Writers, editors offer pet peeves to mark National Grammar Day

The holiday has communicators airing their linguistic grievances. Do adverb abuses, misplaced punctuation marks or misused homonyms great—that is, grate—on you the most?

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Editors wish people would think about their grammar every day—and those professional nitpickers are using an upcoming holiday to sound off about what drives them nuts.

March 4 is National Grammar Day, and to mark the occasion, we at PR Daily solicited writers’ and editors’ biggest gripes when it comes to linguistic lapses.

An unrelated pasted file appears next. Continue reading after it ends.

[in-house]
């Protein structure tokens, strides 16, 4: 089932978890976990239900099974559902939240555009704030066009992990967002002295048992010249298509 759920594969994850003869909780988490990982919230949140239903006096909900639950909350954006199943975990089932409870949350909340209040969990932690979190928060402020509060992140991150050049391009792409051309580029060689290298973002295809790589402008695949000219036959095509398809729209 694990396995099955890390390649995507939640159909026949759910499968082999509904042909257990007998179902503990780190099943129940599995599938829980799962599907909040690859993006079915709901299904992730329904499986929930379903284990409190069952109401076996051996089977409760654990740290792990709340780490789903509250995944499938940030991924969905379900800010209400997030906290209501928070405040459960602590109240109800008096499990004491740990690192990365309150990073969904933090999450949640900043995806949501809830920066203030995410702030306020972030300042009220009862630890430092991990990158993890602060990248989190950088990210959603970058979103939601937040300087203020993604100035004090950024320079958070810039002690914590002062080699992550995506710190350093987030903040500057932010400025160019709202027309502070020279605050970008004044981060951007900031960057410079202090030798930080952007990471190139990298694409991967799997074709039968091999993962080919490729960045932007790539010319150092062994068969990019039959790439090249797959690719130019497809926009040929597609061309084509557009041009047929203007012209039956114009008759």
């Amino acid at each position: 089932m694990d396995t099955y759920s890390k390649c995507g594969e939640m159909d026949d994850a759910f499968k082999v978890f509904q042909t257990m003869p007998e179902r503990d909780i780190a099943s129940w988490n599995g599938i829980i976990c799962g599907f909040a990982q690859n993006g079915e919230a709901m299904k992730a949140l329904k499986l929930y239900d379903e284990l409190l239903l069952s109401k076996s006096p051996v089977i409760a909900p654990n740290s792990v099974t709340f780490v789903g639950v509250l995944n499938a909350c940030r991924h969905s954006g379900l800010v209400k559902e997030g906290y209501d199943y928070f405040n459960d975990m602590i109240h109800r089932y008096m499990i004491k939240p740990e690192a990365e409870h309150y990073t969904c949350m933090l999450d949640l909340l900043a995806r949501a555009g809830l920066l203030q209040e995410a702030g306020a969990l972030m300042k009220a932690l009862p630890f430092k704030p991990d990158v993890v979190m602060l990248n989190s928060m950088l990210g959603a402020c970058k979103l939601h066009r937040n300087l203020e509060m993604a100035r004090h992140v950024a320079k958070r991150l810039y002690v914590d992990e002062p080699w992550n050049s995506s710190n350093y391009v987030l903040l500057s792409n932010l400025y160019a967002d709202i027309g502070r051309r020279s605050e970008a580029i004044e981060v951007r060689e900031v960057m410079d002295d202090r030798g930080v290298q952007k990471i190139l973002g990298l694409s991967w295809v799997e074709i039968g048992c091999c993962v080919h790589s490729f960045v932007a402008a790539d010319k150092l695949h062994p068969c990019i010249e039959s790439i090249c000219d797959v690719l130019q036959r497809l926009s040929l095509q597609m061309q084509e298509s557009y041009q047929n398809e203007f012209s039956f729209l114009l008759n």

Whether it’s in the form of improper punctuation, misapplied homonyms or a lack of care when speaking off the cuff, word nerds can all agree: Bad grammar is like nails on a chalkboard.

Here we go, so brace yourself …

A solicitation on Facebook has yielded this bouquet of nettles:

Pam Turlow, author of “The Cotton Candy Roadtrip,” bemoans “the apparent disappearance of the humble adverb. If I hear one more person say something like, ‘You did that excellent!’ I’ll pull my ears off.” Ditto: “They played the game perfect!”

Veteran journalist Peter Grad offers a “longtime peeve: Even the NY Times has long failed to distinguish between ‘ensuring’ a good time and ‘insuring’ one’s valuables; they opt for “insure” in virtually all instances.”

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